Ditto for cyclists that might be following the law but it is in their own interest to ensure they are not riding side by side on a dual carriageway or some such scenario. It really is life or death and not worth arguing with a speeding car over.

There are no fast lanes on a motorway, I think you mean overtaking lanes :P.

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As I say GJ, what is the law and what actually happens are two different things. Otherwise we wouldn't have so many speedbumps everywhere would we?

 

If we had effective traffic enforcement we wouldn't need speedbumps.

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As I say GJ, what is the law and what actually happens are two different things. Otherwise we wouldn't have so many speedbumps everywhere would we?

Don't get me started on speed bumps and rumble strips, a nightmare if you are on a bike. Is it really that difficult to drive within the speed limit. I'm not saying I'm a saint but you have a fairly good idea what is and what isn't a safe speed on the roads (incidentally I would be for an increase on the motorway speed limit under certain conditions). Some drivers see driving as either a race or a challenge to see how fast they can get to their destination.

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Cyclists are often nutters.  This is not because cyclists are nutters, but because cycling is dangerous.  The reason it is dangerous is because of sharing the road with cars. 

 

Cyclists often do not signal, but very few motorists seem to understand what it means.  Being seen is the main priority and being in bright clothes and in front of the car often has little effect on this.

 

Combining the two effects is what causes this argument.

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There are no fast lanes on a motorway, I think you mean overtaking lanes :P.

Pedant ;)

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If we had effective traffic enforcement we wouldn't need speedbumps.

And how is this achieved?

Look at schools. Outside any school this afternoon* you will see people parked on the zig zags/double yellows/blocking residents etc etc

When they try to enforce this, they are greeted with a shower of abuse. And this is just a school, trying to enforce traffic rules in some areas of Bradford would be mayhem.

*OK so schools are still on holiday :P

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And how is this achieved?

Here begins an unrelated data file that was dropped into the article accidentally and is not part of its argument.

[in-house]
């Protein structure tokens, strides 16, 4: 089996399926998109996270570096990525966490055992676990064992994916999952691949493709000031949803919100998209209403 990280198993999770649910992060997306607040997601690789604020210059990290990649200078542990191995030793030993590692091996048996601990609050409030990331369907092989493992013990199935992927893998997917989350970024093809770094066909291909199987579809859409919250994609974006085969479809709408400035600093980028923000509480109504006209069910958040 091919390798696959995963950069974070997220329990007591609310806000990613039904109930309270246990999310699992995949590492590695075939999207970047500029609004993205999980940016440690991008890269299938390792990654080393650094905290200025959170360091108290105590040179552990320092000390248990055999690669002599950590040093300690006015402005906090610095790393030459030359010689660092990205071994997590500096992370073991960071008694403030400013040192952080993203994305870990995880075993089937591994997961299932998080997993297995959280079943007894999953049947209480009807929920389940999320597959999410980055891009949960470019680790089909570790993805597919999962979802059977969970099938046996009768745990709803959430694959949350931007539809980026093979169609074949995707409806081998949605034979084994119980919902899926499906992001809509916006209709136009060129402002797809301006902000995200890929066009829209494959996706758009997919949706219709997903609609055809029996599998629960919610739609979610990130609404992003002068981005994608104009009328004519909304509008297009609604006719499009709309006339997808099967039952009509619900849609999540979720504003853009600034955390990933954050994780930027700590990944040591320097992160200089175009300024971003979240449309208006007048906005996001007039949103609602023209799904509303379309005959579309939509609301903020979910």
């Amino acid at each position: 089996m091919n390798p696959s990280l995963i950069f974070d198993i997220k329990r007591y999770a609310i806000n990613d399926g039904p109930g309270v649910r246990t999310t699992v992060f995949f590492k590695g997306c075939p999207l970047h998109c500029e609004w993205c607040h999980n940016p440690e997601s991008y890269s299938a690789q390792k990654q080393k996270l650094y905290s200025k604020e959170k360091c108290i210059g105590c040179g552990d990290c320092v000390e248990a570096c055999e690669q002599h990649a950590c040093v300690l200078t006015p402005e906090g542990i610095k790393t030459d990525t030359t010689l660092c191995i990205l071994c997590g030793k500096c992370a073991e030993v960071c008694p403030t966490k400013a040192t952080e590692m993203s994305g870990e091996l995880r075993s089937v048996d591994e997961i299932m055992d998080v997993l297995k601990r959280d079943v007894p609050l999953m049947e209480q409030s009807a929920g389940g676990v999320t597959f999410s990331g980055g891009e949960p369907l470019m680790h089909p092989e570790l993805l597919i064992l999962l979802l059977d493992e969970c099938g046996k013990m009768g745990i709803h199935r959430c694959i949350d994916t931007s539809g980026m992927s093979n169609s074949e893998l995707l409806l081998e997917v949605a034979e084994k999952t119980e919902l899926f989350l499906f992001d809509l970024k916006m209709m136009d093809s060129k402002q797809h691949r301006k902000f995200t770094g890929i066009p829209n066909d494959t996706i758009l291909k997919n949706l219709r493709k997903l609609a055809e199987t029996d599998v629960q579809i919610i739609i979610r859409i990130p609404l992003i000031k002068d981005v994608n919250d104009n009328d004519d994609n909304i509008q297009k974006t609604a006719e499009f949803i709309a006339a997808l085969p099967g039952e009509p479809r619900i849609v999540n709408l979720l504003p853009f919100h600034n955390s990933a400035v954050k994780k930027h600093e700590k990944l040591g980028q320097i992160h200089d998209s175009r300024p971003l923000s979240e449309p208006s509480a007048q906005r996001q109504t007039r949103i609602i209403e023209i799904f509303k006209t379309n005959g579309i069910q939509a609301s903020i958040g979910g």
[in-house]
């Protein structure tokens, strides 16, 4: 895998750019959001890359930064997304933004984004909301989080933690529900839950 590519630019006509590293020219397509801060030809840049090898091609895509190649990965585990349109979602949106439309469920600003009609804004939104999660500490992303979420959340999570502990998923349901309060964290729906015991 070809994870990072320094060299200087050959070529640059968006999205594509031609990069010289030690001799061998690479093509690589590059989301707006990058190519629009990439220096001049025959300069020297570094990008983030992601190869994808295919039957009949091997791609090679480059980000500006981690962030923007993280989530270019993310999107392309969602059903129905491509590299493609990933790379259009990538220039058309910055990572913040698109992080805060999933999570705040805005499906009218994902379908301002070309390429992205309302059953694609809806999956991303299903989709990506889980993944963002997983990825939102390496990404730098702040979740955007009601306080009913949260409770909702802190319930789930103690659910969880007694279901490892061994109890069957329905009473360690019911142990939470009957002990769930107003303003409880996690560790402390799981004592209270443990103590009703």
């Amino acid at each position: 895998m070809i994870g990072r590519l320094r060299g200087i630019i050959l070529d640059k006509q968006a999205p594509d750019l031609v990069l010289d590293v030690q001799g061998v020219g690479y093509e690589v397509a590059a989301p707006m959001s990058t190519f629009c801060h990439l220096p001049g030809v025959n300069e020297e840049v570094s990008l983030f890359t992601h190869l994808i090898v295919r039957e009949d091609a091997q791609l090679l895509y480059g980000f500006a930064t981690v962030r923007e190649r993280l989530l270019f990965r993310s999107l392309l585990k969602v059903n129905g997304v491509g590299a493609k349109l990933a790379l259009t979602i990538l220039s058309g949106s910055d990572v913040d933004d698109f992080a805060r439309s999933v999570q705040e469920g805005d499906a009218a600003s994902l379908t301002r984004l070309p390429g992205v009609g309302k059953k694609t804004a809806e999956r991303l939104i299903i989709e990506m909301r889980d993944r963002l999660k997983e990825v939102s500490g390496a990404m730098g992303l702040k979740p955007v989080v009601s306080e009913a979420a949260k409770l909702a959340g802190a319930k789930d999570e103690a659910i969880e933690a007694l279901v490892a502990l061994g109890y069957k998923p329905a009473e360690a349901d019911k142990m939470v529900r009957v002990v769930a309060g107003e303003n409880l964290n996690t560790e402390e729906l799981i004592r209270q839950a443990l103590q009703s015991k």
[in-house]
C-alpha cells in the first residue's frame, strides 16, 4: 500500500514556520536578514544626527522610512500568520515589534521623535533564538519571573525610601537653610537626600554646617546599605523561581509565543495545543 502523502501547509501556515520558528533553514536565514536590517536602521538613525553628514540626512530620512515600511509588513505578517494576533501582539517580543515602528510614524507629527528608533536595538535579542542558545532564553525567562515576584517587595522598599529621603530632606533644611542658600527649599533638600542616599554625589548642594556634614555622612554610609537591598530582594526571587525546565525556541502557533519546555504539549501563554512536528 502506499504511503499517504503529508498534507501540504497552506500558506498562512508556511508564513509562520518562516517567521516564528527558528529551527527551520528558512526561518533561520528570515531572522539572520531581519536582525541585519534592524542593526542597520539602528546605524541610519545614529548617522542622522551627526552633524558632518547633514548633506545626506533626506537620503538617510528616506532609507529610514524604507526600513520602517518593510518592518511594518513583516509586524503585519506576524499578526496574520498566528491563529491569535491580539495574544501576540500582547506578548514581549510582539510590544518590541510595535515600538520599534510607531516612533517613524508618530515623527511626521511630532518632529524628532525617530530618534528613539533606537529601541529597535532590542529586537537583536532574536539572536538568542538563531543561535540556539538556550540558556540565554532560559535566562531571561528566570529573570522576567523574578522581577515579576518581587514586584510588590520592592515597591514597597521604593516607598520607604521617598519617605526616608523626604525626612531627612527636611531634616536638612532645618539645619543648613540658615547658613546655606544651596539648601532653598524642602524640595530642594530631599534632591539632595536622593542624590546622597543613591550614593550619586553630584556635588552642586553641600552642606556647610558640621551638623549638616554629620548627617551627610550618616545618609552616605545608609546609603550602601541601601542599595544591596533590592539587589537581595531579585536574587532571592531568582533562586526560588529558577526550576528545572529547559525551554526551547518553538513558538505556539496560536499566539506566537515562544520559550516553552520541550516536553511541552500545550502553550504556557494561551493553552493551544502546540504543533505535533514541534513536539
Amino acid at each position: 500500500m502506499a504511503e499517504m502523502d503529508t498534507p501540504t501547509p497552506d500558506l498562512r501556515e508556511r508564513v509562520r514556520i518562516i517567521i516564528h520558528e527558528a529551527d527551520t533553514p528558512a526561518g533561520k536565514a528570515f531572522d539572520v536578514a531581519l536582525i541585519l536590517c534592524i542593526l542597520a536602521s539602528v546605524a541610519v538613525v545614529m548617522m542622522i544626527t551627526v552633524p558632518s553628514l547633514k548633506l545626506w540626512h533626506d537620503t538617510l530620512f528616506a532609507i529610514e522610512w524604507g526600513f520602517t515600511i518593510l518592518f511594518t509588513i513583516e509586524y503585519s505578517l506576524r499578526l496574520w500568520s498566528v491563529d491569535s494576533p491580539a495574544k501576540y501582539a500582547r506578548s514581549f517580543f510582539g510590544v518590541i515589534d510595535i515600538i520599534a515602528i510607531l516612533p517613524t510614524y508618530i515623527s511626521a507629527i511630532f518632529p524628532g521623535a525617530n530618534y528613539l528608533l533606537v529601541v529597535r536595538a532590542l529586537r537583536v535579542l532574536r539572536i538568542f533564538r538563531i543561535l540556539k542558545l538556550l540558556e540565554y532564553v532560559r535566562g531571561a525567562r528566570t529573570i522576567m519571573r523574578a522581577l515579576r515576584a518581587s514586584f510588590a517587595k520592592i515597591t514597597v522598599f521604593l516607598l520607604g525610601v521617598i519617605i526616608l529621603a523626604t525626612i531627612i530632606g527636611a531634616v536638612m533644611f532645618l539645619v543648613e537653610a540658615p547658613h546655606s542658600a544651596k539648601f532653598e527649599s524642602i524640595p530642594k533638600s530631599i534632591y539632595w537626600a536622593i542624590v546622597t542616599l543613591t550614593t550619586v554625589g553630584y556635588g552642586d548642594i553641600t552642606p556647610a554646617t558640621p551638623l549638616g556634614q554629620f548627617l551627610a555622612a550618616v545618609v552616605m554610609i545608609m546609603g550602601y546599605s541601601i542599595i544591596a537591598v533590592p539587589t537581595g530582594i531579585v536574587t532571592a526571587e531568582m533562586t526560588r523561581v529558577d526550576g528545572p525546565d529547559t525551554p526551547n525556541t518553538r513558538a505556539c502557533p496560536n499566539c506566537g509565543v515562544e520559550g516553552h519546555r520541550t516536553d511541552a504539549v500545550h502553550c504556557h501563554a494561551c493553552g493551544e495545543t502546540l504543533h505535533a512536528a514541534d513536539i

Look at schools. Outside any school this afternoon you will see people parked on the zig zags/double yellows/blocking residents etc etc

When they try to enforce this, they are greeted with a shower of abuse. And this is just a school, trying to enforce traffic rules in some areas of Bradford would be mayhem.

 

Then you increase the resources for enforcement.

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We've established in this situation that the cyclists are the ones following the rules of the road correctly.

 

As detailed in the original post or generally ?

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Then you increase the resources for enforcement.

I agree. But it won't happen

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Ideally I would like to see that, but it would be very difficult to enforce and expensive to manage.

 

Well, we could introduce a cycling licence.  And cycling tests.

 

Bit like a driving licence.  And driving tests.

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Well, we could introduce a cycling licence.  And cycling tests.

 

Bit like a driving licence.  And driving tests.

We weren't allowed to ride a bike to school until we'd attended and passed an hour long course given by one of the local police officers.  The school's view was that if you can't pass that relatively simple test then you shouldn't be riding your bike on a public road.

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As detailed in the original post or generally ?

 

Derwent's two cyclists on the dual carriageway & in the original post.

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Well, we could introduce a cycling licence.  And cycling tests.

 

Bit like a driving licence.  And driving tests.

 

I did cycle training after deciding to get on my bike in my 30s after 20 years of not cycling.  It was very useful.  I'd urge all cyclists to do the same.

 

The tragedy of it though is that what it teaches you - the very things that make you safe, confident etc - are often things that motorists who don't cycle regard as bad cycling.